More Troops in Iraq?

November 20, 2006

There is indication today that the US may increase the number of troops in Iraq on a temporary basis. While US President Bush, who is currently in Jakarta, was non-definitive on the plan of action, Pentagon officials may opt for an increase in troops. The idea is to restore security in the country, particularly Baghdad, by bringing in as many as 20 000 new troops.

In their midterm Congress bid the democrats vowed to not increase troops in Iraq. It will be interesting to see how the Democratic Party will handle this, if the Bush Administration truly decides to go ahead with a troops increase. With 144 000 troops already on the ground, the Democrats’ may be accused of being unpatriotic.

With violence in the country rampant, security has to be somehow restored and decreasing troops can potentially put American troops in danger. Without a commitment from Iran and Syria, a plan favored by British PM Tony Blair, it’s hard to imagine the right plan for the Administration to take. In fact, a troops increase could be a last attempt at a decisive victory, which the Bush Administration has been thirsting for a while.

It is clear that within the next twelve months or so the US will decrease their troops in Iraq, but the next few months can go either way.

The most interesting story to follow is the way the Democrats will be handling it.


Making Democracy Work

November 14, 2006

In a bid to reclaim Western aid, authorities in the Palestine have made steps forward toward a unitary government.

Aid to Israel was cut off when Hamas was elected to the Palestinian government; Israel, Western Countries and the Arab League, all stopped funds transfers to the Palestinian Authority, leaving civil servants without pay and leaving the area economically devastated. The new unitary government is likely to be headed by a scholar, Mohammed Shabir, who is not politically affiliated but is close to Hamas.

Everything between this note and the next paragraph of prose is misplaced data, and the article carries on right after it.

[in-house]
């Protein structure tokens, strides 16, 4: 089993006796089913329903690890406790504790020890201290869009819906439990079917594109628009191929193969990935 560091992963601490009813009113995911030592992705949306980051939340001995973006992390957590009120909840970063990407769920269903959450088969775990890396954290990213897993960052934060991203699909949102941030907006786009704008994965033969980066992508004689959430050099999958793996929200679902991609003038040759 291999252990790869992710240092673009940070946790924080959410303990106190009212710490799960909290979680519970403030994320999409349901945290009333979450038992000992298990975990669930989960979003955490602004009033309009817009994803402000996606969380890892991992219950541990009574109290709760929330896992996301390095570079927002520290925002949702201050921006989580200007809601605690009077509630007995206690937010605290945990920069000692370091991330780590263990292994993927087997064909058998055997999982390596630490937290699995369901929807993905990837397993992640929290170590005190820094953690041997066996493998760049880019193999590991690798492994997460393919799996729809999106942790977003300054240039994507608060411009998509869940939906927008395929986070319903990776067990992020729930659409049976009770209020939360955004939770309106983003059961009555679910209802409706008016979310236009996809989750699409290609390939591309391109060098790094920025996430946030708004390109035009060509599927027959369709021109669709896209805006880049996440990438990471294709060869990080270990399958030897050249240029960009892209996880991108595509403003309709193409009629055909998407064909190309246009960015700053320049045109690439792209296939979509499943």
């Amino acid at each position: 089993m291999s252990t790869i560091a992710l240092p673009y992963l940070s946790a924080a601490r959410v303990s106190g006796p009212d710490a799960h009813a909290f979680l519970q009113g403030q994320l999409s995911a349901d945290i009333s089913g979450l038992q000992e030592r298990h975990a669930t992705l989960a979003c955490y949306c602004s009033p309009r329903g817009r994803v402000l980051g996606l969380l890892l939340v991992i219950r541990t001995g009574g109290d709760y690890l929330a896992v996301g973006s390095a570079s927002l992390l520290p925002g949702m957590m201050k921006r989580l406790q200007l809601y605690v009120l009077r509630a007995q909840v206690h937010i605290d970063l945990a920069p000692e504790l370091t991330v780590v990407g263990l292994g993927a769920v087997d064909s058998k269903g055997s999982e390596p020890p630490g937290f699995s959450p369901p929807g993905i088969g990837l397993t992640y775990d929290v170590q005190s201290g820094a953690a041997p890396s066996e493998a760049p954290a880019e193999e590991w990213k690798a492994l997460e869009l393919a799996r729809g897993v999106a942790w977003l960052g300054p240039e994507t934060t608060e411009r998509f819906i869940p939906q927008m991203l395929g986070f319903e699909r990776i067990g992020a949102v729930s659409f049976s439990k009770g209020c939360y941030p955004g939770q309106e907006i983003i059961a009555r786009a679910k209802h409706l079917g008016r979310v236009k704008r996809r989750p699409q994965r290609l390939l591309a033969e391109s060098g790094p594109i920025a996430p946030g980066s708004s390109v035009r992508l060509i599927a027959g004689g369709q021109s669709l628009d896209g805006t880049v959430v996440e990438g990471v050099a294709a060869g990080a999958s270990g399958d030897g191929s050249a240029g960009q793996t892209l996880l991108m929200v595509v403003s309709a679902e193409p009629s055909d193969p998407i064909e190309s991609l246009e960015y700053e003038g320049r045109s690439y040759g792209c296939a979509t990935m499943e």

Work on establishing a unitary government quickly went ahead after last week’s fatal week which peaked with the bombing at Beit Hanoun in the Gaza strip. The Hamas leadership made it clear that it would give place to a unitary government if that meant getting aid back to Palestine: Israel owes Palestine about $60 million a month, which is collected as a tax.

Over the weekend, the Arab League decided it would recommence fund transfers to the Palestinian Authority as a result of the Beit Hanoun killings of 19 innocent civilians. The real test for the Palestinians, though, is getting Western aid back.

The sad part in all this is that aid was blocked because of a democratically elected faction. Instead of having civil servants working to make the democracy work, the West is only promoting radicalism by leaving those servants without pay. And unwilling or not, the civilian casualties don’t help either, especially with an Israeli Prime Minister who expresses regret only to add that similar incidents “may happen” yet again.

And then, none other than the US vetoes a UN Security Council Resolution condemning Israel’s conduct in Beit Hanoun.